Wisdom of new education needed for living in the post-COVID-19 era:

With a crisis coming, we must change our thinking

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Written by Yeong-Mahn You, knowledge ecologist and professor at Hanyang University

The COVID-19 situation is continuing longer than expected. Another factor adding to the anxiety is the prediction that we will experience the surge of viruses similar to COVID-19 more frequently. In preparation for these difficult situations, experts in all sectors are moving to predict the post-COVID-19 era through a variety of media channels. However, every prediction may be merely the landscape of the future seen through one particular lens. The best choice that we can make here and now is to calmly look back on our arrogance and mistakes while reflecting on our lives to date and doing some soul-searching. To do this, there is nothing but to arm ourselves with a completely different view of the world through ecological self-awareness and self-examination. This is certainly the time when we must reflect realistically upon the ways that we have lived thus far and sincerely ponder how we can make truly human life through education.

First, education should be the principal agent of revolution that facilitates the process of transformation into ecological self-awareness, self-examination, and a new view of the world. One of the principal tasks of education is to create an awakening incident through a different kind of enlightenment. The theme that our education must create most emphatically at this point is to fundamentally change our way of thinking into a completely different view of the world through ecological self-awareness and self-examination. Ecological self-awareness means that humans must reflect on their lives and awaken by looking into the way that other creatures live within the ecosystem. My small behaviors can directly affect the myriad of creatures living all around me. An individual is not an independently existing entity, but is a part of a vast network bonded by solidarity. There are phrases in Eula Biss’s “On Immunity: An Inoculation” that state, “We are each other’s environment. Immunity is a shared space–a garden we tend together.” The reason that we, who function as each other’s environment, must heed immunity individually is that the group’s health can be affected on top of individual health. In looking into the interdependent relationship that the ecosystem where creatures live through ecological sensibility has with the human world and stimulating ecological imagination, we need education to emphasize that this is a beautiful community where all of us live together.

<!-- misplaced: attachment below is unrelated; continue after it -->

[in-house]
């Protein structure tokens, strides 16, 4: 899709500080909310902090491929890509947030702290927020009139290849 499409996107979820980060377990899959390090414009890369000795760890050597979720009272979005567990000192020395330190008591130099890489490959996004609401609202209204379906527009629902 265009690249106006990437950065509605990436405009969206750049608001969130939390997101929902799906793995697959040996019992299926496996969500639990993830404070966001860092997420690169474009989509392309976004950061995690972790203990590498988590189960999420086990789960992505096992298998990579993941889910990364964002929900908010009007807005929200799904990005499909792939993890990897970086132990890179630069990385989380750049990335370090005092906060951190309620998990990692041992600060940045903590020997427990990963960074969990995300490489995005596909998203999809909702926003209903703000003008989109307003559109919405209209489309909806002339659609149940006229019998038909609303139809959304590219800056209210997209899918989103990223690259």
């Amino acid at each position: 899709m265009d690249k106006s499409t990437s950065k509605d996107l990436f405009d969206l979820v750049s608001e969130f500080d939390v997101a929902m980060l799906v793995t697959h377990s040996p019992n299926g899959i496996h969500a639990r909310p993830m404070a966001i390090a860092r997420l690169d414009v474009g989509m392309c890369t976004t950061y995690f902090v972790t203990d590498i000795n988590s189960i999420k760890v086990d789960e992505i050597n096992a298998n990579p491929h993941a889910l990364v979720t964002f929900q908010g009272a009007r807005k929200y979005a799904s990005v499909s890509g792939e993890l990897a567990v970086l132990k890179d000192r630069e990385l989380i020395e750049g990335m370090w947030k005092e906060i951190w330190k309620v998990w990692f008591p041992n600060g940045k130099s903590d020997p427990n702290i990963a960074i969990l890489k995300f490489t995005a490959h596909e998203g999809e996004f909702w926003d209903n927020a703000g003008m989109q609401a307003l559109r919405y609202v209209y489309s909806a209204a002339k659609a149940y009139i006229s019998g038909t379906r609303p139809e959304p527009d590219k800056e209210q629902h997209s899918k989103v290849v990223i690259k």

Second, there is a need to seek and suggest individual awakening and prospects, and a direction pursuing new values through education. Since the coronavirus situation was at its worst, I have become greatly absorbed in reading the books that I like best and writing books. Time is divided into “Chronos”, meaning physical time that passes naturally, and “Kairos”, meaning time to which special significance is accorded. People who have time to be obliged to do something are those who pass the physical Chronos time given to everyone equally, while people who make time to do something intentionally are those who pass the subjective and psychological Kairos time. The world is changed by those who create the Kairos time rather than the Chronos time. Even if the same physical time passes, it is an unprecedented time of new creation to someone. People who are passing the Kairos time do not study someone’s face, nor do they look at themselves by mirroring the valuation standards set unilaterally by society. Rather, they enjoy the process of creating something while trying to be immersed in the pleasant talent or aptitude that they find interesting for themselves. There needs to be an educational foundation through which one can reflect on and do soul-searching to find what prompts the self today to be better than the self of yesterday, forecasting a life different from that so far and pursuing different values.